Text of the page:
14. Confusion and unrealistic expectations also result from the lack of transparency in the private Members' bill process. That was amply demonstrated in the evidence we took from the representatives of two organisations which had tried to engage with the private Members' bill process,[21] and was recognised also both by Members and by House officials.[22] The role of the Government in the process is particularly unclear. It is entirely legitimate for the Government to oppose a private Members' bill and to use its majority in the House to prevent it from passing. But, as we have seen, instead other means are too often found of delaying a bill and defeating it through lack of time instead of through a vote in the House. Government Ministers themselves may "talk out" a bill, preventing progress: that is clear enough. But as backbencher Philip Davies told us, it will often be playing a role behind the scenes as well:

[…] the only time I ever find popularity with the Whips Office is on a Friday, when we find a common purpose. If they want a Bill talked out and think that I might share that particular view, they are happy for me to do that. I do not want to speak for Chris [Chope, giving evidence alongside], but I am sure that we have both had occasion when, in effect, we have felt—even if we have not been instructed—that the Government were happy to let us talk the Bill out. We would then get all the brickbats that go with that, but they were happy that we were doing it because they did not want to get their hands dirty.[23]

Chris Bryant, a former Deputy Leader of the House, confirmed that such tactics were used in Government.[24]

15. Other means are also available to the Government of delaying or frustrating progress on a private Members' bill without defeating it in a vote. Standing Order No. 84(5) prevents more than one committee on a private Member's bill from sitting at any one time unless sanctioned by the Government. And the requirement for a money resolution—which may only be tabled by a Minister—before any bill which involves the expenditure of any public money can be proceeded with in committee affords the Government another opportunity to hold up a bill and—again—use against it the shadowy weapon of time instead of the clear method of defeat in division in the House.

16. Dr Ruth Fox of the Hansard Society told us:

I think these [procedures] are opaque. If you are an interested member of the general public who has expressed an interest in a particular campaign issue or a particular campaign group that is encouraging interest in a Bill, I think it is quite difficult for that member of the public who is following it and taking an interest to understand why it is that their Bill either does not get debated at all if it is on the Order Paper, or, as with something like the Live Music Bill earlier this year, you have hours and hours of debate on the Daylight Saving Bill and then the Live Music Bill goes through without objections, and that has not been really debated at all in the Chamber at any stage. I think it is just very difficult for them to understand. […] I would much rather a situation where whatever process you have in place the Government has to be open in either its support or its objections. If a Bill is defeated, it is defeated. If it cannot command the majority support of the House, then so be it.[25]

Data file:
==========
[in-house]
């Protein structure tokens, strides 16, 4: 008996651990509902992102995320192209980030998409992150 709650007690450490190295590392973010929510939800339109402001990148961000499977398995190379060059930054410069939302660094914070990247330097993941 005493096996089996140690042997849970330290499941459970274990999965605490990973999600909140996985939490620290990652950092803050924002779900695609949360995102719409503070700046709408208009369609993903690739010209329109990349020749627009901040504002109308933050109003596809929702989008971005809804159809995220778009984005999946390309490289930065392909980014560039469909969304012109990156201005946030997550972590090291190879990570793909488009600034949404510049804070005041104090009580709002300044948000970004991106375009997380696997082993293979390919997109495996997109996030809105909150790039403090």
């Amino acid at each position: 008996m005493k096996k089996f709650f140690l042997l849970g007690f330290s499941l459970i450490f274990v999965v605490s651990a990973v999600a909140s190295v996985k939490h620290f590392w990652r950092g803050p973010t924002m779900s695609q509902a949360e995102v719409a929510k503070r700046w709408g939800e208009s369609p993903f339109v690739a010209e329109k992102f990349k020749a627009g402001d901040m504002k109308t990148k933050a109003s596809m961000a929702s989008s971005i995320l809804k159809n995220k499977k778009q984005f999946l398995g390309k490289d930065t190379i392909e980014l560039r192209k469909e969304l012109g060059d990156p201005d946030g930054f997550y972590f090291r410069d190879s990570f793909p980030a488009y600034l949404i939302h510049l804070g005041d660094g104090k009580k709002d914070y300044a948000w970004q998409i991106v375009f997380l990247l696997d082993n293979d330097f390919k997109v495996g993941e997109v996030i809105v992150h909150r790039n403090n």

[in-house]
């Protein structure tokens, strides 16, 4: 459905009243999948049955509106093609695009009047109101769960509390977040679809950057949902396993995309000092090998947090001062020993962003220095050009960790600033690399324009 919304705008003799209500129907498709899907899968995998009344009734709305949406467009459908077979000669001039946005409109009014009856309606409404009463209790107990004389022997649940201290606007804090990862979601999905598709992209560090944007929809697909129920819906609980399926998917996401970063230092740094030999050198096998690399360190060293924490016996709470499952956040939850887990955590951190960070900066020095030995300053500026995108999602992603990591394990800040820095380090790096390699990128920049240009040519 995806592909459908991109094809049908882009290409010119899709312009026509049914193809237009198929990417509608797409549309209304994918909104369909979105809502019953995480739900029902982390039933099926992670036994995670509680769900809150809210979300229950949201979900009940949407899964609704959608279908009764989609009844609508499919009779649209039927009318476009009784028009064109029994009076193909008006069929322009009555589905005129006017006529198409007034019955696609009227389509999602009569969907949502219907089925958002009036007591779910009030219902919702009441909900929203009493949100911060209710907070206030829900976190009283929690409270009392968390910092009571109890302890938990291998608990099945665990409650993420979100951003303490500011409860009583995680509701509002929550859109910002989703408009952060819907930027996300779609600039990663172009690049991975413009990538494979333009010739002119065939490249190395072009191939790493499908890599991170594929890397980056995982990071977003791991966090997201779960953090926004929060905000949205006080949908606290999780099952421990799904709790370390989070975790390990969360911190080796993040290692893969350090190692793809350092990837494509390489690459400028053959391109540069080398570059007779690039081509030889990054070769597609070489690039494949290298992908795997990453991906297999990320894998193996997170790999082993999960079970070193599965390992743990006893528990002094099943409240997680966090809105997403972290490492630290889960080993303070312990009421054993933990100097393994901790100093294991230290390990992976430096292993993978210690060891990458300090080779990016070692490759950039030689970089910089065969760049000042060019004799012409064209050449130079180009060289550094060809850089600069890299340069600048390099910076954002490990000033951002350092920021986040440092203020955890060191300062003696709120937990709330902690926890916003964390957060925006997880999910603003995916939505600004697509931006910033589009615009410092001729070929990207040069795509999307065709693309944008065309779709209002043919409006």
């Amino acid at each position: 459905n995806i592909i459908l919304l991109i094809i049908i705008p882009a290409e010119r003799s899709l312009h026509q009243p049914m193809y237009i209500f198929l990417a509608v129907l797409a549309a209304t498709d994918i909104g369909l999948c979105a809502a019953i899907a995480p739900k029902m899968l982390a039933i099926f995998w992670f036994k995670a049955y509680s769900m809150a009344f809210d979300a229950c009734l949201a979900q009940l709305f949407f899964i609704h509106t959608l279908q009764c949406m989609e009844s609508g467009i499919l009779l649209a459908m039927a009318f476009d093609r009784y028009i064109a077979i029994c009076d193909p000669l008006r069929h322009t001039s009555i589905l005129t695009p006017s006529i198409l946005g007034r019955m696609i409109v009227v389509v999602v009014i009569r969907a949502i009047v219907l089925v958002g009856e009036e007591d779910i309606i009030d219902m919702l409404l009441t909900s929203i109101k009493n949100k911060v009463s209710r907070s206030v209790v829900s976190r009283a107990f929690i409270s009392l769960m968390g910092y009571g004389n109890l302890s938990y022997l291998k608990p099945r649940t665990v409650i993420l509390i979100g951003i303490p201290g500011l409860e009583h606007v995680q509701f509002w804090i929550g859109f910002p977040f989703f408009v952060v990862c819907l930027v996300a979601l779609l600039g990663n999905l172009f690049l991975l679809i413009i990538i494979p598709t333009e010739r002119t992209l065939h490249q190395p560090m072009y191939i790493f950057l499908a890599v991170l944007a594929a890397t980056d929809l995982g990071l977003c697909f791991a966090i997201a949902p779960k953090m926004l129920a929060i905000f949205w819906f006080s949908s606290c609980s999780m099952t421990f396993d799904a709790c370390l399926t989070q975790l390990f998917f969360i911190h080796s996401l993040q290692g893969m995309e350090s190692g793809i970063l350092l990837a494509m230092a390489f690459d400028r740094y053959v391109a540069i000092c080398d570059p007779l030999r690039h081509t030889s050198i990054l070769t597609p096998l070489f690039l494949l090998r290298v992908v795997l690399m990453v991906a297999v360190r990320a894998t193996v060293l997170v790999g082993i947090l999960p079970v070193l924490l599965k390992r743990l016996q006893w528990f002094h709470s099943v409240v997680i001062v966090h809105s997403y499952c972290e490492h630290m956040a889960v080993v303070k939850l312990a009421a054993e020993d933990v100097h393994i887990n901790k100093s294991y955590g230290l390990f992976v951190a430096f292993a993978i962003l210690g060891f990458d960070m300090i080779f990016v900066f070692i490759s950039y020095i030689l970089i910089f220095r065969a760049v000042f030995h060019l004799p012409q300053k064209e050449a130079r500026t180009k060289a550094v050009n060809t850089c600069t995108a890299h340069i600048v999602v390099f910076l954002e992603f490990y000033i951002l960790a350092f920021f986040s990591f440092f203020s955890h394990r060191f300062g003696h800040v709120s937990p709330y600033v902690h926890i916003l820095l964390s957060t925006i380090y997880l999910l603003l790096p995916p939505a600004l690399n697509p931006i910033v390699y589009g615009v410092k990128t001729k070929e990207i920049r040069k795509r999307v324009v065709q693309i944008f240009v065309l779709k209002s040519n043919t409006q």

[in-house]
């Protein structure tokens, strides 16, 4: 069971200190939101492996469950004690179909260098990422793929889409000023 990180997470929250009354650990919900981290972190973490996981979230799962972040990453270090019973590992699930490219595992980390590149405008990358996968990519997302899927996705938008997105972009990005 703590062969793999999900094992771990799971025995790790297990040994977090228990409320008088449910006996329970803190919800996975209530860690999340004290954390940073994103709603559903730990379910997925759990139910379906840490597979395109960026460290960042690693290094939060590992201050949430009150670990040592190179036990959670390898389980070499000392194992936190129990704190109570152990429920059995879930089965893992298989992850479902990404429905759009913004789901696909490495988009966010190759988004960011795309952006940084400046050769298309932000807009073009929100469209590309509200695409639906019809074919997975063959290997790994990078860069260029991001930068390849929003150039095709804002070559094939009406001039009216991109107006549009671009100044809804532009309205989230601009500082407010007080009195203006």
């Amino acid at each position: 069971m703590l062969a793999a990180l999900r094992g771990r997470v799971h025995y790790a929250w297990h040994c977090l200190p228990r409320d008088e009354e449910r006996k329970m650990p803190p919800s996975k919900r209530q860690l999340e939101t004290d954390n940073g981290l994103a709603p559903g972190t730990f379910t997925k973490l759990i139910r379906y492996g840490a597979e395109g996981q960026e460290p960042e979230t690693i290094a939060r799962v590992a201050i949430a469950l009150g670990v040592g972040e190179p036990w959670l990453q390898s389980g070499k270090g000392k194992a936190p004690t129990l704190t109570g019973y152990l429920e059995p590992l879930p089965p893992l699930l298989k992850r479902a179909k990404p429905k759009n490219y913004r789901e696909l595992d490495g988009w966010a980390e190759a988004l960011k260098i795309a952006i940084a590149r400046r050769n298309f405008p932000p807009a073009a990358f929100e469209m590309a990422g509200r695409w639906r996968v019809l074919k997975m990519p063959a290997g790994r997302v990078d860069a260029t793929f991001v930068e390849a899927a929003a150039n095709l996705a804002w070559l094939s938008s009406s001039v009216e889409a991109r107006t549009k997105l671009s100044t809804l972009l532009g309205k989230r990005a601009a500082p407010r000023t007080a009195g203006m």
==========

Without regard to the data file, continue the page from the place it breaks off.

17. As the comment above from Dr Fox suggests, one of the results of the opacity—even dishonesty—in the private Member's bill procedure, and of the falsely raised expectations, is a missed opportunity for engagement with the public and civil society. Joan Walley told us:

Private members bills are an increasingly rare example of widespread civic participation in our political process. My experience is that many people contact their MP in support of a private Member's bill but they often have their hopes dashed when the bill is either filibustered or not debated at all. This leads to a sense of disillusionment amongst the public, is damaging to the political process and risks a growing disconnect between politicians and the public.[26]

Dr Rowena Daw of the Royal College of Psychiatrists explained the opportunities which could arise from a process which enables a bill to originate from somewhere other than the Executive:

I am coming at it from the angle of a large number of stakeholder organisations outside Parliament, who get together and who come up with the essence of a Bill. […] Some issues […] are seen to be of a general good, and […] there is a lot of work done and a lot of negotiating, which would include with the civil service. […] You have a genuine situation where you have a much wider section of society drawing something up and it seemed to be a good thing. It is bipartisan, perhaps. It has brought together a lot of sections of society. What is wrong with that then being the basis of a set of principles that are then drawn up for Parliament?[27]

As Tom Mullarkey of RoSPA suggested, "If you can reform this situation, so that it becomes transparent and it actually works and it empowers Parliament and more of us people to engage in politics, then it will have been a great success."[28]